One of the critical problems confronting the maintenance of unit motor transportation was the breaking of springs on ambulance, 3/4 ton Dodge, and the inability of supporting ordnance maintenance units to replace them. As many as seven ambulances have been deadline within on company at one time due to broken springs and inability to get replacements, this situation became increasingly serious and is not as yet remedied. As the mileage on the unit motor vehicles increased the number of vehicles deadlined for major repair and lack of replacement springs reached serious proportions. Most unit vehicles reached a 25,000 mileage during this period, ordnance maintenance service west of the Rhine was excellent, but east of the Rhine supporting ordnance units were never closer than 100 miles except following V-E Day. The great distances separating our units from ordnance maintenance companies greatly impaired their working efficiency. Battalion motor sections supervised the motor maintenance of their companies and assisted them in 2d echelon repair, as sell as consolidating the drawing of spare parts and accessories for them.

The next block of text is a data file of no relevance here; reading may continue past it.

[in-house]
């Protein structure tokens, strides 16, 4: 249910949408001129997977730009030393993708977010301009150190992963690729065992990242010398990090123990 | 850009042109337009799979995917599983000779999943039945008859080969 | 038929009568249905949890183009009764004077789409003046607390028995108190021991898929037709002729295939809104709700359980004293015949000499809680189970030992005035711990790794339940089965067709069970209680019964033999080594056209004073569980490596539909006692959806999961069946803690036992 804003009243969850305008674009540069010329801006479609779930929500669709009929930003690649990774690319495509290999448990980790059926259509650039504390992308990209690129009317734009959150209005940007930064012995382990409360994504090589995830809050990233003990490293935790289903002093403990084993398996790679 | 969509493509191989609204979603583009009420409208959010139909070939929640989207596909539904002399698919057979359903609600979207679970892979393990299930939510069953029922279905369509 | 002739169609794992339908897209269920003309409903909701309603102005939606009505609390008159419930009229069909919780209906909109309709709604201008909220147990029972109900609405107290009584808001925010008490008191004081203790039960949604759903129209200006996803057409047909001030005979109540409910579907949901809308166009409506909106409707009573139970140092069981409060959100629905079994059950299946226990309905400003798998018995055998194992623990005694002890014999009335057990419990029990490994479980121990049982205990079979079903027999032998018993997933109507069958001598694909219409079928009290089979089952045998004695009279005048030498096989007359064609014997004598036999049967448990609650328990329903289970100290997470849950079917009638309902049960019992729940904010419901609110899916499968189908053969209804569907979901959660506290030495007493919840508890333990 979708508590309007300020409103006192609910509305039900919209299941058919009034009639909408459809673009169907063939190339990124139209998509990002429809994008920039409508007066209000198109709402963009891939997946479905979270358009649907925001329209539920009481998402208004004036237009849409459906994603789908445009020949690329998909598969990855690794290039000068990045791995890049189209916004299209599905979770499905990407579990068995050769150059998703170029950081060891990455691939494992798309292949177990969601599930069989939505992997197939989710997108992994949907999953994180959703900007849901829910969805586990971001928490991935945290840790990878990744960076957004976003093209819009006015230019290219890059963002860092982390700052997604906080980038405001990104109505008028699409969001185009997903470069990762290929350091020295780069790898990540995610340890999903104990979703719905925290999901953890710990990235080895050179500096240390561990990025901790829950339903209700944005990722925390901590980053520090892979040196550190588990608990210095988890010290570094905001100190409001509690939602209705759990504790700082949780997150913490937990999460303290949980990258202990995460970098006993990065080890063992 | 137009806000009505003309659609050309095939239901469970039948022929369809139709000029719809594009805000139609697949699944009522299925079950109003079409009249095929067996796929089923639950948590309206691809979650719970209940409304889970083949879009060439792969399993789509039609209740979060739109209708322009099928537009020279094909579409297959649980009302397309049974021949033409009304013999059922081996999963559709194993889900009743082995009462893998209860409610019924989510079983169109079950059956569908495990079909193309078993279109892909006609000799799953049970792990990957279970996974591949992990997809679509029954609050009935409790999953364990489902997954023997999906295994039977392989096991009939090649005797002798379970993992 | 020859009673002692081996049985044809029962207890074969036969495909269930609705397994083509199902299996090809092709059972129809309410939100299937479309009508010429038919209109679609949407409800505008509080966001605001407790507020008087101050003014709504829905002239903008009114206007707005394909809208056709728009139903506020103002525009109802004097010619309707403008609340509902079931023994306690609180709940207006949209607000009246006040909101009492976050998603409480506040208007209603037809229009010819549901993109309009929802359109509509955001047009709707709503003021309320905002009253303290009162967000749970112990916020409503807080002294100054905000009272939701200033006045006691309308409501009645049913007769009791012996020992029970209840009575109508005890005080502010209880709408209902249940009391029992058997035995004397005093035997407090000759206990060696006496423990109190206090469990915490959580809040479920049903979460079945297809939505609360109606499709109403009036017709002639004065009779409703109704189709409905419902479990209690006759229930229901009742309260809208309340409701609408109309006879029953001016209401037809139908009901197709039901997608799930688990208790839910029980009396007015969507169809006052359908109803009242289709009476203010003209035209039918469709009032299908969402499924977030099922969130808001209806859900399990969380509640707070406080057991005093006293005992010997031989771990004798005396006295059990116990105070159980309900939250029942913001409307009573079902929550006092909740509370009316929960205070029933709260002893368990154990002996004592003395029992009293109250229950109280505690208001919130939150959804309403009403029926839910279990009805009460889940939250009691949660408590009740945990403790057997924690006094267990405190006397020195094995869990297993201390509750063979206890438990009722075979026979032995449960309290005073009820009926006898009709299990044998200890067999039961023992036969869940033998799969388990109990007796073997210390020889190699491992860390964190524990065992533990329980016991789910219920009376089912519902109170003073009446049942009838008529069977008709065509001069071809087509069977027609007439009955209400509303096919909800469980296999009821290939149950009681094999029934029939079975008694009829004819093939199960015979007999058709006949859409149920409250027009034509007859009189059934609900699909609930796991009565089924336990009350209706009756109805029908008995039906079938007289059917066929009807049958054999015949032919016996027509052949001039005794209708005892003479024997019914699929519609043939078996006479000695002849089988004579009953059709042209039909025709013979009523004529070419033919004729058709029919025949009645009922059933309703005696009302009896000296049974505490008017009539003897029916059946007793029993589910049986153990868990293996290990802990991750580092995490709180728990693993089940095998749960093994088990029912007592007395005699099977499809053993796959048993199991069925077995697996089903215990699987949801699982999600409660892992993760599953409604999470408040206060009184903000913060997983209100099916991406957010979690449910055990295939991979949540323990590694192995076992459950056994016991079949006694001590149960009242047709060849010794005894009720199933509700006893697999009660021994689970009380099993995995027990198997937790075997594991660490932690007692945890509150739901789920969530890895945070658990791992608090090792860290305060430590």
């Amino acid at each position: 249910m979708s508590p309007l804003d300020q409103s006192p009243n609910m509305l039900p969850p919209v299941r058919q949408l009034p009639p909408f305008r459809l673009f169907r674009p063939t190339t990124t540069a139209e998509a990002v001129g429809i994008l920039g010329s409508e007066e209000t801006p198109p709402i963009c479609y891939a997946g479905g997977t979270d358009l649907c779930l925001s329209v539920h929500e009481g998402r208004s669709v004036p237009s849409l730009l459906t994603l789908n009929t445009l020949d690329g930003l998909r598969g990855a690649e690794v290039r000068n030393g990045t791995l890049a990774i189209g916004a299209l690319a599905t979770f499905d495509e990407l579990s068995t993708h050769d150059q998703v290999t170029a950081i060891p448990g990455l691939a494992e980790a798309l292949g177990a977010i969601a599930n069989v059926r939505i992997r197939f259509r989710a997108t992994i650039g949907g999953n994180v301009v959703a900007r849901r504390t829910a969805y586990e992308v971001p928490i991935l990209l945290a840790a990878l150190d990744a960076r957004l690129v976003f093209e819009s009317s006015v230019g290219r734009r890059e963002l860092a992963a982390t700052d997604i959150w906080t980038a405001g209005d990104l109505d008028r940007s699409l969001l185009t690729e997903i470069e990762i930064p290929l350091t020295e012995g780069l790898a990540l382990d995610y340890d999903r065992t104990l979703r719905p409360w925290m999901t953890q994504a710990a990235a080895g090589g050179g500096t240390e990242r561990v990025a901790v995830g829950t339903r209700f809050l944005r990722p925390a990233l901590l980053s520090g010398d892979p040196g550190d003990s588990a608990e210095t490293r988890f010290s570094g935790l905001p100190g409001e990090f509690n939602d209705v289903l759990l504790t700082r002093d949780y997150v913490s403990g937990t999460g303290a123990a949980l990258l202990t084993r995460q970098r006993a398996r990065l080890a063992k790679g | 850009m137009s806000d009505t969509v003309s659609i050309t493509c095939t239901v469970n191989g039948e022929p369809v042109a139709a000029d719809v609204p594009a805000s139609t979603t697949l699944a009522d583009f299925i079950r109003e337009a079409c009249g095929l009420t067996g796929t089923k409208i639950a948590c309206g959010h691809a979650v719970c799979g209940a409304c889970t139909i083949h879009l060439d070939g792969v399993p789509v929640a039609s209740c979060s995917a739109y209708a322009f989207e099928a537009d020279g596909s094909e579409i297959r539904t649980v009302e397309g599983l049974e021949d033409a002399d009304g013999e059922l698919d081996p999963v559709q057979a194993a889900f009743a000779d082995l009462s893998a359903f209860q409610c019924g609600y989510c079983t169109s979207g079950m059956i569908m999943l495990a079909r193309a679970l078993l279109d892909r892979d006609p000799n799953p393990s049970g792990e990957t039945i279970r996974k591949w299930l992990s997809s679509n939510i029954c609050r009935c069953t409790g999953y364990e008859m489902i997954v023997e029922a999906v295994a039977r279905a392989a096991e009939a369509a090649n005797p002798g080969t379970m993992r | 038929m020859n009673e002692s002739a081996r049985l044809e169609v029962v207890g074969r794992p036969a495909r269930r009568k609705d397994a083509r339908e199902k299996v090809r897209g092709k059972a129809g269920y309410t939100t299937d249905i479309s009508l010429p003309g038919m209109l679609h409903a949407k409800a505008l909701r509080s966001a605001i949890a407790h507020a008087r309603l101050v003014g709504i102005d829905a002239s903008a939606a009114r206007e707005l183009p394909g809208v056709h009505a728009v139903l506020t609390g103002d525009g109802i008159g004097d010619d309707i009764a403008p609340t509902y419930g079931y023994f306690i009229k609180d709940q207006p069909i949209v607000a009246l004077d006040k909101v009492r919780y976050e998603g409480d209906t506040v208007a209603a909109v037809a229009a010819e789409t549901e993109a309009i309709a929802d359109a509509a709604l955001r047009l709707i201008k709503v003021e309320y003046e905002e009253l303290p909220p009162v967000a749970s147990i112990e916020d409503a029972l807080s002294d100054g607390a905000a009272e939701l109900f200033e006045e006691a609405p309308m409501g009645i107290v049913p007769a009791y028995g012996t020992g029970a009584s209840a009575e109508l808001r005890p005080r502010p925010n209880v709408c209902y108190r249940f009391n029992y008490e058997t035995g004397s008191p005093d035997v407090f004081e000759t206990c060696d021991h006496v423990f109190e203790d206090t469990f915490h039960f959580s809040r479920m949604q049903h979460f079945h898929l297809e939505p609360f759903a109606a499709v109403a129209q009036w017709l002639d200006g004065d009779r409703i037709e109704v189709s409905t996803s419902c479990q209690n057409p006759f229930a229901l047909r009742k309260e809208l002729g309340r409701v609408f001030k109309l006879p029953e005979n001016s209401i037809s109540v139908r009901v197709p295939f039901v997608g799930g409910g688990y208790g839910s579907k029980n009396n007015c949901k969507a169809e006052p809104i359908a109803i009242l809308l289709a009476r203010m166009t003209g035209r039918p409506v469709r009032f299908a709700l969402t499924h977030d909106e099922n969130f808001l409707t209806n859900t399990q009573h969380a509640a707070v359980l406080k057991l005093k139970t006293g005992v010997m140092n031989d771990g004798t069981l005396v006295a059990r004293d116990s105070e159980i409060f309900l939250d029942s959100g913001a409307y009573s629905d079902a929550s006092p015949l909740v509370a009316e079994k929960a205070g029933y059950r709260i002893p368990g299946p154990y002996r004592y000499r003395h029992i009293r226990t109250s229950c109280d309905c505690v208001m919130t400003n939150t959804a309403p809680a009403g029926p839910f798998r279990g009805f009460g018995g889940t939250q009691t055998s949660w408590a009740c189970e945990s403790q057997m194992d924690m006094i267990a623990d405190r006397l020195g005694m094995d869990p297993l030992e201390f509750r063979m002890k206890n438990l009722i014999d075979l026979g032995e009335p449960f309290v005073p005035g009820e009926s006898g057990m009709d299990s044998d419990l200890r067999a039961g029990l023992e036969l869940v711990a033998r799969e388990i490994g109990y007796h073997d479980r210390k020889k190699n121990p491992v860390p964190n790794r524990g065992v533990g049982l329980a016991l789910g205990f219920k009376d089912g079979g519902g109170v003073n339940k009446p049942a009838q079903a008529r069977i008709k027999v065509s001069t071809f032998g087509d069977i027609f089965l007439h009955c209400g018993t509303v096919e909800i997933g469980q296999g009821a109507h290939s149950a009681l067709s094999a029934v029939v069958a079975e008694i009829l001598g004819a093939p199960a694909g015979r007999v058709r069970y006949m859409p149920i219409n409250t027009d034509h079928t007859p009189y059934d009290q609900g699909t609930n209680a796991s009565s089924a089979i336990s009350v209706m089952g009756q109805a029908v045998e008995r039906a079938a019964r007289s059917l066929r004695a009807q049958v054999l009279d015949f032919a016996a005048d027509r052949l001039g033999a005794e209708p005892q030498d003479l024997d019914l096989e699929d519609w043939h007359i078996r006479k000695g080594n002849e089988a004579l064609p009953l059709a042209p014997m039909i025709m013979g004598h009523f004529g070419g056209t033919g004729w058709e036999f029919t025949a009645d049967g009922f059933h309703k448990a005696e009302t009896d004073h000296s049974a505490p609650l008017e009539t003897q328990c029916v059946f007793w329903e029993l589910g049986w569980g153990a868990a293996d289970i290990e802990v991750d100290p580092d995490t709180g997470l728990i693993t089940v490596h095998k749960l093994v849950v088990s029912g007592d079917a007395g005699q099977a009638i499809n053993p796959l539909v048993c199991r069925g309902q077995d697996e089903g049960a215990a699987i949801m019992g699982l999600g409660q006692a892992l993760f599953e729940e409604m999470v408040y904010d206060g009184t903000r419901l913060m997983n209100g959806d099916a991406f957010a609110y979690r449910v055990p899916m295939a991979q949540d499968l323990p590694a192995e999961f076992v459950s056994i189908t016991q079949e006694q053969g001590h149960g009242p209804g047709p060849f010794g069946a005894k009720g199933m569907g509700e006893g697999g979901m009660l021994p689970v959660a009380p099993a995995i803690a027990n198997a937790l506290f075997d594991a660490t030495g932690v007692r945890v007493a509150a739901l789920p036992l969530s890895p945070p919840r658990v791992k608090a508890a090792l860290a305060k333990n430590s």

Throughout the period of this report the availability of organizational items or equipment was excellent. Class II and IV depots were in close proximity to all units, except in the later phases of the battle of Central Germany. Battalion supply sections consolidated the drawing of all Class II and IV supplies for units under their battalion, except field hospital. Field Hospital headquarters drew Class II and IV supplies for all platoons and acted in the same capacity as a battalion supply section.

After crossing the Rhine River the problem of supplying overrun German hospitals and hospitals within stalags and Displaced Persons Camps became the major job for all supply sections. Soon after crossing the Rhine river the 134th Medical Group assumed responsibility for operation of a large German


medical depot and proceeded to operate it as an issue point to all units and detachments operating German hospital installations.


The problem of redeployment within the Group has not been difficult. All attached units within the Group were in Category IV with the following exceptions:

53d Medical Battalion II
684th Medical Clearing Company II
*586th Motor Ambulance Company II
*590th Motor Ambulance Company II
452d Medical Collecting Company II
617th Medical Clearing Company I
595th Motor Ambulance Company II
45th Field Hospital II

*Denotes Colored Troops

It was impossible to make readjustment of enlisted men in the colored units but changes in assignment of officers was accomplished.

The 684th Medical Clearing Company and the 617th Medical Clearing Company had quite a few medical officer candidates and it was impossible to relieve them on a Group basis due to the lack of suitable replacements. However it is believed that this problem will be worked out satisfactorily on a Corps level.